1. Overview

Scripts use chroot to enter an environment and execute commands within it. The commands and processes stay within the environment. chroot assigns a directory as the root for processes, isolating them from the filesystem’s default root.

So, incorporating chroot in scripts enhances security, creates containment, and confines command execution within the designated directory.

In this tutorial, we’ll learn all about using the chroot command in a script.

2. Understanding the chroot Command

In simple terms, the chroot command allows us to change the root directory of the current running process and its child processes.

Therefore, this means that the process created can’t see the directory above it, but only the ones below it in the filesystem hierarchy.

We can safely say that using the chroot command is like creating a sandbox for our process. Consequently, the process is isolated from every other process in the system.

Let’s explore the prerequisites for using chroot.

3. chroot Prerequisites

First, we need to create a root directory for chroot and add binaries along with their respective dependencies. Subsequently, we can create a script that will chroot to the directory and perform functions using binaries added to this root directory.

3.1. Creating a Directory for chroot

Following best practice, we should have a dedicated directory that the chroot command can use as the root directory. The directory then serves as an isolated environment.

However, there’s no strict rule for the location of the chroot directory within the Linux operating system. In fact, /<directory_name>, /var/<directory_name>, and /mnt/<directory_name> are the most common paths.

Let’s get started with the creation of our chroot directory:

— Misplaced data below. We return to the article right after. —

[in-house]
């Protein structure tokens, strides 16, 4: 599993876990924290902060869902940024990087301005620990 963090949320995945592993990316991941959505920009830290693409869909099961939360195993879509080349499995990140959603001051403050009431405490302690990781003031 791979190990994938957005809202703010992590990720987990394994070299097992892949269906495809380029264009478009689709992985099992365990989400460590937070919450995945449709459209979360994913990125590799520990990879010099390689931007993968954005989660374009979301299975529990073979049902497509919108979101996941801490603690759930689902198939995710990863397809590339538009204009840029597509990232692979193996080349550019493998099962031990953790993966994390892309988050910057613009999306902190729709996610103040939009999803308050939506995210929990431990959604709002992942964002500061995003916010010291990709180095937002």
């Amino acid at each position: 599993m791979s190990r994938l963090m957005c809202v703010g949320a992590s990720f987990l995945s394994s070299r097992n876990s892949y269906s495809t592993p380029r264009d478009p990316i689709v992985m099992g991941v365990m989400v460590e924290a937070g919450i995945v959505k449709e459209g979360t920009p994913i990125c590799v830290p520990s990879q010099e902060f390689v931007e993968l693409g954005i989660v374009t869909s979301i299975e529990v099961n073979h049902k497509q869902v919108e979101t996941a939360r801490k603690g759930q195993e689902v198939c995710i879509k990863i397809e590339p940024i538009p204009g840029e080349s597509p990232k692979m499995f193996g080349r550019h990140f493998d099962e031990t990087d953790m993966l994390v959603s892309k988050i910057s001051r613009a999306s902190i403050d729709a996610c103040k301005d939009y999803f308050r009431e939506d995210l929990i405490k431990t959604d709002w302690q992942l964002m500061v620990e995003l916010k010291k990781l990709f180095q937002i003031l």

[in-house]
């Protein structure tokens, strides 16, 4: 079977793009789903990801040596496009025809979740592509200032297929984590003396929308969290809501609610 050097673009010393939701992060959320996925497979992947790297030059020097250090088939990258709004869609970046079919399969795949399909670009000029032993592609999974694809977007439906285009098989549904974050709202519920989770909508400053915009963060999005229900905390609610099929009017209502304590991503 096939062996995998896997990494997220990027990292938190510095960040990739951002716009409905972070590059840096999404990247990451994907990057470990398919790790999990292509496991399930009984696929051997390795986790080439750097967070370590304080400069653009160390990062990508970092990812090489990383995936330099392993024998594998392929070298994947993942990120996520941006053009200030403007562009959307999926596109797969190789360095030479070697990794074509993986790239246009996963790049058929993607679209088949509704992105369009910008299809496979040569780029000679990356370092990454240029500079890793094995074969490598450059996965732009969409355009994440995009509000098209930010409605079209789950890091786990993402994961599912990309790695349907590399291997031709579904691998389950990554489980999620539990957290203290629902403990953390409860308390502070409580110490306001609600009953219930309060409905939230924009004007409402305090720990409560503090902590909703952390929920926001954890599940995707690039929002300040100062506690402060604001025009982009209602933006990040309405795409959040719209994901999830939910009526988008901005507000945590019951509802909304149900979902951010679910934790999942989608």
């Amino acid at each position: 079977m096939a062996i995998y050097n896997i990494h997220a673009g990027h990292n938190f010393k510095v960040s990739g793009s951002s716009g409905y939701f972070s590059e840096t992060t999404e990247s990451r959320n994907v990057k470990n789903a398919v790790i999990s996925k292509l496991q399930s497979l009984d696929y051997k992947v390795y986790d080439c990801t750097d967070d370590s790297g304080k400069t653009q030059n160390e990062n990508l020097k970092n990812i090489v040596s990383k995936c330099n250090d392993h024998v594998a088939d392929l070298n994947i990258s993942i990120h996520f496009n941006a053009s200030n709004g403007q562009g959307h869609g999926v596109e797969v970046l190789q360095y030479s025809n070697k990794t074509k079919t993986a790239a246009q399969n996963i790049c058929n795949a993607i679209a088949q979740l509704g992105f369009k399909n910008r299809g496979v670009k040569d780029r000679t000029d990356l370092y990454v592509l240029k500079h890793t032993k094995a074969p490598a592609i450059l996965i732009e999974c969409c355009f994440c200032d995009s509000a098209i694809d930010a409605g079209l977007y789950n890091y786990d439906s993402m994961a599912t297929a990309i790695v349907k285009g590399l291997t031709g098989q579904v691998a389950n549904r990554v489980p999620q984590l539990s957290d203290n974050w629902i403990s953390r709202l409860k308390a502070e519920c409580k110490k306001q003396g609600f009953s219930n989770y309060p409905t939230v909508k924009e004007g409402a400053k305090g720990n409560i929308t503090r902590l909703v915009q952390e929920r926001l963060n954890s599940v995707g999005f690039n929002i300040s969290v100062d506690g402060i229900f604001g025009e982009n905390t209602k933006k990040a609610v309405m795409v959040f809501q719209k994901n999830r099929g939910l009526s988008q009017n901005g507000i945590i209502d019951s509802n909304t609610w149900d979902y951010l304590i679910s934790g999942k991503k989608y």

$ cd /mnt
$ sudo mkdir chrootDir
$ ls
chrootDir

The cd command changes our current directory to the /mnt directory. Subsequently, we use sudo to gain superuser privileges and create a new directory using mkdir. Finally, we check our newly created directory using ls.

3.2. Adding Binaries to the chroot Directory

Now that we’ve established our chroot directory, we need to add the binaries of commands we want within the environment, such as the bash command for starting an interactive shell within the chroot environment. Let’s make a copy of the bash binary in the chrootDir directory. First, we need to change directories to chrootDir:

$ cd chrootDir

Now, let’s create the /bin directory for the binaries that we need in our chroot root directory:

$ sudo mkdir -v bin 
mkdir: created directory 'bin'

Next, let’s copy the binaries that we need into our /bin directory from the default filesystem’s /bin:

$ sudo cp -v /bin/bash /mnt/chrootDir/bin
'/bin/bash' -> '/mnt/chrootDir/bin/bash'

We include the -v option to observe the actions of the cp command. Furthermore, since we elevate our privileges to superuser using sudo, the operating system prompts us to enter our user password.

In addition, we’ll add some basic common command binaries, such as touch, ls, and pwd to the /mnt/chrootDir/bin directory.

Let’s do this using the brace expansion method:

$ sudo cp -v /bin/{touch,ls,pwd} /mnt/chrootDir/bin
'/bin/touch' -> '/mnt/chrootDir/bin/touch'
'/bin/ls' -> '/mnt/chrootDir/bin/ls'
'/bin/pwd' -> '/mnt/chrootDir/bin/pwd'

The result above shows that the method was successful, and our binaries were copied to the /mnt/chrootDir/bin directory.

3.3. Adding Dependencies for Binaries

Dependencies are contained in the /lib and /lib64 directories. So, let’s create two directories inside chrootDir:

$ sudo mkdir lib
$ sudo mkdir lib64
$ ls 
bin lib lib64

Next, we need to locate the dependencies for the binaries and copy them into the respective directories for the commands to function.

So, let’s check for bash using the ldd command:

$ ldd /bin/bash
linux-vdso.so.1 (0x00007ffd868d7000)
libtinfo.so.6 => /lib/x86_64-linux-gnu/libtinfo.so.6 (0x00007fac64b98000)